A reverse mortgage is a financial agreement in which a homeowner relinquishes equity in their home in exchange for regular payments, typically to supplement retirement income.
A reverse mortgage is against a primary residence, yet the loan also works to help purchase a second home.
While the proceeds of a reverse mortgage typically help seniors to “age in place” by making their home more comfortable for their retirement years, there are no limitations on how reverse funds can be used.
One family sought to lower their monthly mortgage payment on their primary home so that they could afford the monthly payments on a recreational cabin. Instead of cashing other assets, paying the capital gain tax and plunking down the net amount as the cabin’s down payment, the couple took out a reverse mortgage, which accomplished the same goal.
“They wanted to keep their home but were concerned that their monthly obligations would prohibit them from qualifying for another mortgage on a second home,” said John Harding of Axia Home Loans Reverse Mortgage Division. “By refinancing their home with a reverse mortgage, it not only eliminated their mortgage payment but also provided the down payment funds for the cabin. Since there was no longer any monthly payment, it was easier for them to qualify for a mortgage on the cabin.”
Let’s take a look at the numbers:
Mortgage payment: $2,114 (plus taxes and insurance)
Reverse Mortgage: $433,800
Net proceeds after paying off mortgage plus closing costs: $128,311
Purchase price: $215,000
Down payment: $70,000
Funds needed to close: $77,000
Conventional loan: $145,000
Mortgage payment: $811 a month (plus taxes and insurance)
The strategy will enable the Casey’s to live in their home with no mortgage payments for the rest of their lives, or until they sell the house. It also reduces their monthly mortgage obligations from $2,114 to $811.
A reverse mortgage is a loan that enables homeowners 62 or older to borrow against the equity in their home. They can do so without having to sell the home, give up title or take on new monthly mortgage payments. One uses loan proceeds for any purpose, they take out as a lump sum, pay fixed monthly payments, establish a line of credit, or have a combination of those options.
The “expected interest rate” is a critical factor that determines how much equity an elderly homeowner is eligible to receive from a HECM.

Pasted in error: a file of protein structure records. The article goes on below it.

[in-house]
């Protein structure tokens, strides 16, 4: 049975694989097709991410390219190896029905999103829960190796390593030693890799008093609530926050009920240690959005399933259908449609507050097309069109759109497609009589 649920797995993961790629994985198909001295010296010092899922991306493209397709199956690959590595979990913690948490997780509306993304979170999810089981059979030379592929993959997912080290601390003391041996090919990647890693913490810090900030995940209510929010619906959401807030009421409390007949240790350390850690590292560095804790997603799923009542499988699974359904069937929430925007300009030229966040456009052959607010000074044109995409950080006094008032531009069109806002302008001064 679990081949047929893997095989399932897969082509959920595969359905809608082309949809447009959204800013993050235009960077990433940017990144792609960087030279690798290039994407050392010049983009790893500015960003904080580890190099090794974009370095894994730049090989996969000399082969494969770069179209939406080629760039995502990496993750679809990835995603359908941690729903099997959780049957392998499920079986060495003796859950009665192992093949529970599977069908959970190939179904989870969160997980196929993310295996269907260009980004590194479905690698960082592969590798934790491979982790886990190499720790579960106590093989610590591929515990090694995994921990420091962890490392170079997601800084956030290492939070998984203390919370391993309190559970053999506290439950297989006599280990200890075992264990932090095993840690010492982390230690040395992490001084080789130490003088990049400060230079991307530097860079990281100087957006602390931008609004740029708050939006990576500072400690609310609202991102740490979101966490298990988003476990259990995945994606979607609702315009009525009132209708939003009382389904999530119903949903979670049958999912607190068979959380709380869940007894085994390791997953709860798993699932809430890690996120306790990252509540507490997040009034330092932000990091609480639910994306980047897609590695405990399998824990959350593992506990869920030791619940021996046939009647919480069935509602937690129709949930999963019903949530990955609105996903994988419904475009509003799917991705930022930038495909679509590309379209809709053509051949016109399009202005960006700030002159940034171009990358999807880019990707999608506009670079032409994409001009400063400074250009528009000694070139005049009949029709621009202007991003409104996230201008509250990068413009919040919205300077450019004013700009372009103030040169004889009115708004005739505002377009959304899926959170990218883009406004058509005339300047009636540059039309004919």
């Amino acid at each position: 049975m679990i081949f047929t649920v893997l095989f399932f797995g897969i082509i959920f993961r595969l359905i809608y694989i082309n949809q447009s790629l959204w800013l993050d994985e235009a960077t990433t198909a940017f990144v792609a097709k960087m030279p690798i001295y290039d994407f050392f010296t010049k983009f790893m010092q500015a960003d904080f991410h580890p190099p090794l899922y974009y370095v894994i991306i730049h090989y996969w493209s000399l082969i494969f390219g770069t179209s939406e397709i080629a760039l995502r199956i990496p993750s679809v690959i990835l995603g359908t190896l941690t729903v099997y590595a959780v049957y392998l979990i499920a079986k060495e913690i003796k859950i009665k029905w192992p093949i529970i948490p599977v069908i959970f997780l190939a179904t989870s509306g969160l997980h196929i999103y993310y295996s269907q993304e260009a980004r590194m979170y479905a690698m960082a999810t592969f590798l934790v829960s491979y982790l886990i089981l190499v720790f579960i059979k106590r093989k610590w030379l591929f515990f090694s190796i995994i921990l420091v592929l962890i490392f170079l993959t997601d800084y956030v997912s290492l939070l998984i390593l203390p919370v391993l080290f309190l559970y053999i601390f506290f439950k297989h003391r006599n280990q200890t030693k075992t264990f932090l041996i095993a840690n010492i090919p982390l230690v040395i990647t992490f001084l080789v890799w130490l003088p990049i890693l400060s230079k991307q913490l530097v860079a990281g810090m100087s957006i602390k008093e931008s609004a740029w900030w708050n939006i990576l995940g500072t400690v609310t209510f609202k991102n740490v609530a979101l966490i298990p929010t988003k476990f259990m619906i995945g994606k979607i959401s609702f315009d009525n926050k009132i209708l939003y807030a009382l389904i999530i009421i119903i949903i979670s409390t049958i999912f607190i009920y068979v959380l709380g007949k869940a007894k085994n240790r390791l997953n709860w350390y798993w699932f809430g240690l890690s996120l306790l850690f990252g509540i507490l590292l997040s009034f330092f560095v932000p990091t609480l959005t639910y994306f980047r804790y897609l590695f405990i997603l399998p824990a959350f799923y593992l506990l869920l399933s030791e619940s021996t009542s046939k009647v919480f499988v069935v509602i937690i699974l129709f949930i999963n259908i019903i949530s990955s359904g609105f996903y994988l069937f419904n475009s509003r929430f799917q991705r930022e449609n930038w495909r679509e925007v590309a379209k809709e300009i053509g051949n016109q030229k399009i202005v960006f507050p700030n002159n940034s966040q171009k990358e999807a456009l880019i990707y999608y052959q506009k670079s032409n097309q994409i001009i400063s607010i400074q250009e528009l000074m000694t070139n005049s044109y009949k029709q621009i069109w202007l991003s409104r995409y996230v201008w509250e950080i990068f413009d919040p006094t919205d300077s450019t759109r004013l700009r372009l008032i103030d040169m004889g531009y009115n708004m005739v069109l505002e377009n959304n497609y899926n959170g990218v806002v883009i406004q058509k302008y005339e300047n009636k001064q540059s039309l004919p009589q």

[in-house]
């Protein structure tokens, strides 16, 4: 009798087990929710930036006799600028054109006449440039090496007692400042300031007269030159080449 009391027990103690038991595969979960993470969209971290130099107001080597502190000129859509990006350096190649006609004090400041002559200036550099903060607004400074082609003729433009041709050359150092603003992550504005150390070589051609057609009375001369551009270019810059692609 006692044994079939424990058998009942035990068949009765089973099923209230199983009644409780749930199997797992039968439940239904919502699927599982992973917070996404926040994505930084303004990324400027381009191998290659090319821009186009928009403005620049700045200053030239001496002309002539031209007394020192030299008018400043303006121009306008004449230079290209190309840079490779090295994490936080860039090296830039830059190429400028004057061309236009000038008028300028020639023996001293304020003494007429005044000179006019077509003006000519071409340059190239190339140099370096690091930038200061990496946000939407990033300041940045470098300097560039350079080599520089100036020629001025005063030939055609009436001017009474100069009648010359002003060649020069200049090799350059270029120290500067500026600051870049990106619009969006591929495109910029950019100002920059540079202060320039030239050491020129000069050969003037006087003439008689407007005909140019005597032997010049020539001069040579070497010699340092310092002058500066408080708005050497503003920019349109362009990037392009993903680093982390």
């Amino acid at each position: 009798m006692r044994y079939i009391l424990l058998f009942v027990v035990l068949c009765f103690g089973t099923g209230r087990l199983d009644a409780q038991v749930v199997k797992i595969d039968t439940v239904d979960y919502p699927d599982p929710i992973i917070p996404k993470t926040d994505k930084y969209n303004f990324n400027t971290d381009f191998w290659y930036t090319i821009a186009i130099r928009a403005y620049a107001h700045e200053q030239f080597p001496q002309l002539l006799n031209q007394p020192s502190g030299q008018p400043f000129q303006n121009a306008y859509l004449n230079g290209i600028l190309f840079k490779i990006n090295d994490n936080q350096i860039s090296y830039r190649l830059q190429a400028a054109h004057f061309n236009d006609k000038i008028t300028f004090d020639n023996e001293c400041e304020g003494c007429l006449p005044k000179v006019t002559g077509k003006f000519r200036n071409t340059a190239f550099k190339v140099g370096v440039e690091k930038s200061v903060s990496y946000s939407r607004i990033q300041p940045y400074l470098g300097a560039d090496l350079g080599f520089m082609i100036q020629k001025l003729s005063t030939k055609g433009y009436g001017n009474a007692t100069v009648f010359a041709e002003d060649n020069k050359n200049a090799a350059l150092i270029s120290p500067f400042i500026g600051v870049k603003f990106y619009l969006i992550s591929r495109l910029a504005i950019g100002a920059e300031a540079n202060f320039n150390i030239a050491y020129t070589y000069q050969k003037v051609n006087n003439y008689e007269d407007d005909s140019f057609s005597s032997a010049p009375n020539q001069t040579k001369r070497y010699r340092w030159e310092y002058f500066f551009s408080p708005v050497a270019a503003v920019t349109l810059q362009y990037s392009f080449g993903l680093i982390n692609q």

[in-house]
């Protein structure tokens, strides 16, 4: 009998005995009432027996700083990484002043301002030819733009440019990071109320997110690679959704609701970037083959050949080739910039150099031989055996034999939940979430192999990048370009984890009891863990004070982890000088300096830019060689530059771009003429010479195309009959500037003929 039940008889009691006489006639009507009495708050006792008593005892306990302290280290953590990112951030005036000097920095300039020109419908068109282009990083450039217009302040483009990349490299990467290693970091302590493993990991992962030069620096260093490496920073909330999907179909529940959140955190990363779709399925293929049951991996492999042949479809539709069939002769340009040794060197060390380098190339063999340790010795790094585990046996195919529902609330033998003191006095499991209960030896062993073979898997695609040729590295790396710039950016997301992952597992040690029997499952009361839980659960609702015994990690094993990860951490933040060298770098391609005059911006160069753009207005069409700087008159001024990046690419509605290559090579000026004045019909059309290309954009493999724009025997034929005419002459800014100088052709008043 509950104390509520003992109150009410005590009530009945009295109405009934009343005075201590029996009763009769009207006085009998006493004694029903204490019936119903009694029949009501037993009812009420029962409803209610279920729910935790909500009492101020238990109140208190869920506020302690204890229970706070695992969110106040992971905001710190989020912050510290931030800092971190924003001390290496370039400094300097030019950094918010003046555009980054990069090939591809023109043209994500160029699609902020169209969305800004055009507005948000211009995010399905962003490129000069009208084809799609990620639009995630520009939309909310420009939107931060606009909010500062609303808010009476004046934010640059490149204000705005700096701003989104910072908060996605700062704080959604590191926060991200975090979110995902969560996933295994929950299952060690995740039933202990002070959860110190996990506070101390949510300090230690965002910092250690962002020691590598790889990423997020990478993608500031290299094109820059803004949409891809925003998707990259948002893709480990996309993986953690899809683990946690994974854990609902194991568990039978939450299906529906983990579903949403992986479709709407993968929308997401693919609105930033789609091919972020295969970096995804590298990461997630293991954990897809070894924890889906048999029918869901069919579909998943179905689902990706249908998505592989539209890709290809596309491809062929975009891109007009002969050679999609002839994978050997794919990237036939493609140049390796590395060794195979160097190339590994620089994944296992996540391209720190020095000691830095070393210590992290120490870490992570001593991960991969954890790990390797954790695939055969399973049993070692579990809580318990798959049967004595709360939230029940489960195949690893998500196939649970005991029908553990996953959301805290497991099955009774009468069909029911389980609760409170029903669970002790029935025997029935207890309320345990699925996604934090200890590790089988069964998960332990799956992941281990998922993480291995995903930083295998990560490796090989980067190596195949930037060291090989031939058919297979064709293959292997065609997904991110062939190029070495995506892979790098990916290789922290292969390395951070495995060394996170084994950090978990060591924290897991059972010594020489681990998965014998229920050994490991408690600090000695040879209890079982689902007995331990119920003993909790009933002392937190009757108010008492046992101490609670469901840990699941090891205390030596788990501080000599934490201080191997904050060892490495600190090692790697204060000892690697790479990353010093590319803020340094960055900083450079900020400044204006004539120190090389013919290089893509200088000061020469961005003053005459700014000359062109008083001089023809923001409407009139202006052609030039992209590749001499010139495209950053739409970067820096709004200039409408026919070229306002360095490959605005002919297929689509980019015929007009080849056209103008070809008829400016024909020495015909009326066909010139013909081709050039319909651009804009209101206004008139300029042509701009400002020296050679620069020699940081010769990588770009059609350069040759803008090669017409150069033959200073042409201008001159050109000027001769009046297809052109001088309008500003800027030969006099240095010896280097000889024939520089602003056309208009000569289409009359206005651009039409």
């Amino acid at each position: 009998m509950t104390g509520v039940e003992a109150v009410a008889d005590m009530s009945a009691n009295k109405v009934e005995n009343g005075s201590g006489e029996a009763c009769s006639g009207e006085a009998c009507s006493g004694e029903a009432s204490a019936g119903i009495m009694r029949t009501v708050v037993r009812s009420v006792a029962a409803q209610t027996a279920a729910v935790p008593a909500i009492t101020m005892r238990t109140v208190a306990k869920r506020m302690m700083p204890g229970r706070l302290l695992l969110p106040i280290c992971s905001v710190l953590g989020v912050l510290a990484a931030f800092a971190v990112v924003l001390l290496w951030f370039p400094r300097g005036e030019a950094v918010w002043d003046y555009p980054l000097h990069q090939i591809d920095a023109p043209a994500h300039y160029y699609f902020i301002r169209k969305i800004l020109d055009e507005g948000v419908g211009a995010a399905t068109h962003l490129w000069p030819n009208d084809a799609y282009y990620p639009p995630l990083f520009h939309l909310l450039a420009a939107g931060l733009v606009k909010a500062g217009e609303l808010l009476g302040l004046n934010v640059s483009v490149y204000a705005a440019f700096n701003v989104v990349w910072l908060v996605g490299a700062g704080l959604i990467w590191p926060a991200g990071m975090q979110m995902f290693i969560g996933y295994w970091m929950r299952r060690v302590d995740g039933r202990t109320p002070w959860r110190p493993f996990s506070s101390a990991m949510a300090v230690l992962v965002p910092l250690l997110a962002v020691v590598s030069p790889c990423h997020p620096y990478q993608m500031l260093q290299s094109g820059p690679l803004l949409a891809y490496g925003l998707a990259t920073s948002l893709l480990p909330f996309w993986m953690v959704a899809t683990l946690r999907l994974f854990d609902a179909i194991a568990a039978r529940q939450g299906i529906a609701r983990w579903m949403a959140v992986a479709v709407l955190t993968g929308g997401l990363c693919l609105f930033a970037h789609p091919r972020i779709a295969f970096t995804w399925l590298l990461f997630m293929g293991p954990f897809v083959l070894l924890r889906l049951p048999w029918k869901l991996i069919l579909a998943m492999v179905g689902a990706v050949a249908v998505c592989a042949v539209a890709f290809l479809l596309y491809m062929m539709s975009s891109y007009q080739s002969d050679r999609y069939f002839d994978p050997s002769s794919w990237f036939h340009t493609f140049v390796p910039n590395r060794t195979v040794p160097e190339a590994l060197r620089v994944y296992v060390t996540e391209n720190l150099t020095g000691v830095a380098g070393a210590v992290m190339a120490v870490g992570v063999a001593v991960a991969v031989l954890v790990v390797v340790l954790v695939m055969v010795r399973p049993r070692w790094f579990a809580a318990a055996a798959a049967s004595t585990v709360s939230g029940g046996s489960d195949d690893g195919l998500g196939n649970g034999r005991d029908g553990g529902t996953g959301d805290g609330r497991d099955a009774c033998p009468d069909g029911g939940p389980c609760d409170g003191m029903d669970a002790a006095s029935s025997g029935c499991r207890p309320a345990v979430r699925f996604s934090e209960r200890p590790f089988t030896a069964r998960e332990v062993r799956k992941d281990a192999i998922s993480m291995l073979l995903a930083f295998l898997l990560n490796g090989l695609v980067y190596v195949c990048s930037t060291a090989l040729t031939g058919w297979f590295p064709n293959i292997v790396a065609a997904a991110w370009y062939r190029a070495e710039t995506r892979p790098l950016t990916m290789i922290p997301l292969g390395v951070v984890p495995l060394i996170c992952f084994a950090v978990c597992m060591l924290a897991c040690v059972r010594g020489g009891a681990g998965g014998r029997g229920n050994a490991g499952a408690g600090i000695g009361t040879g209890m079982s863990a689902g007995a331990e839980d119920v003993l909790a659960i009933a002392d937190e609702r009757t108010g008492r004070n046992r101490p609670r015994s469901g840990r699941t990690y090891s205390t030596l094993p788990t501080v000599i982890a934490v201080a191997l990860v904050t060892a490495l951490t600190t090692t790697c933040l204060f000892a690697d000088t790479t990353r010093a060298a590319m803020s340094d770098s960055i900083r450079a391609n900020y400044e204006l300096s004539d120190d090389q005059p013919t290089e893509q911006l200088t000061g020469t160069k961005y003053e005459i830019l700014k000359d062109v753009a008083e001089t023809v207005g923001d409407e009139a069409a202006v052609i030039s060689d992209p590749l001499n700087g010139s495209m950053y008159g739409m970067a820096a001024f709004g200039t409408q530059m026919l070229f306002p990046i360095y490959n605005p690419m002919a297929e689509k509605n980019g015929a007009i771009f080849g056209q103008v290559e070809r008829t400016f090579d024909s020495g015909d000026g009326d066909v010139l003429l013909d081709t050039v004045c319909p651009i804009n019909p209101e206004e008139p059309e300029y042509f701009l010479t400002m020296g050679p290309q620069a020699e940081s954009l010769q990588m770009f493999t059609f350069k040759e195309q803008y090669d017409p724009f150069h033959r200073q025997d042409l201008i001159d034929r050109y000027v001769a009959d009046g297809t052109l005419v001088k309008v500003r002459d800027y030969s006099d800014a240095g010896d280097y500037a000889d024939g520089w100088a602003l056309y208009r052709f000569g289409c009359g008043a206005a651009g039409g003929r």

Add a margin to the 10-year U.S. Constant Maturity Treasury rate to calculate it, which is published weekly by the Federal Reserve.
The reverse mortgage loan amount depends on the borrower’s age, current interest rates. In most cases, so does the location of the home. A reverse mortgage does not have to be repaid until the borrower moves out of the home permanently, and the repayment amount cannot exceed the value of the home.
Seniors can “outlive” the value of their home without being forced to move. The homeowner cannot be displaced and forced to sell the home to pay off the mortgage. Even if the principal balance grows to exceed the value of the property, this is so. If the value of the house is exceeding what is owed at the time of homeowner’s death, the rest goes to the estate.
A controversial topic has been the “trailing spouse” issue.
If the surviving spouse is not included on the reverse note, the surviving non-borrower spouse may not be able to pay off the loan balance or qualify for a HECM on their own to remain in the property.
The situation usually occurs when an older man marries a younger woman. The woman then chooses not to go on the reverse mortgage title. Since the age of the younger spouse dictates potential proceeds, her participation decreases the net amount.
Recently, HUD’s Office of Housing Counseling sent a notice to all HECM-approved counselors. This encourages them to take special precautionary measures when meeting with non-borrower spouses. So, they fully understand the future repercussions of not being on title to the HECM loan. The notice also recommended that counselors get a signed, individual written statement from a non-borrower spouse. This must acknowledging that he or she may have to leave the property upon the death of the borrower.
This reality is additionally important when a second home is involved. A reverse mortgage can be terrific, but if your name isn’t on the mortgage note, at least have somewhere to stay.
By Tom Kelly
November 30, 2013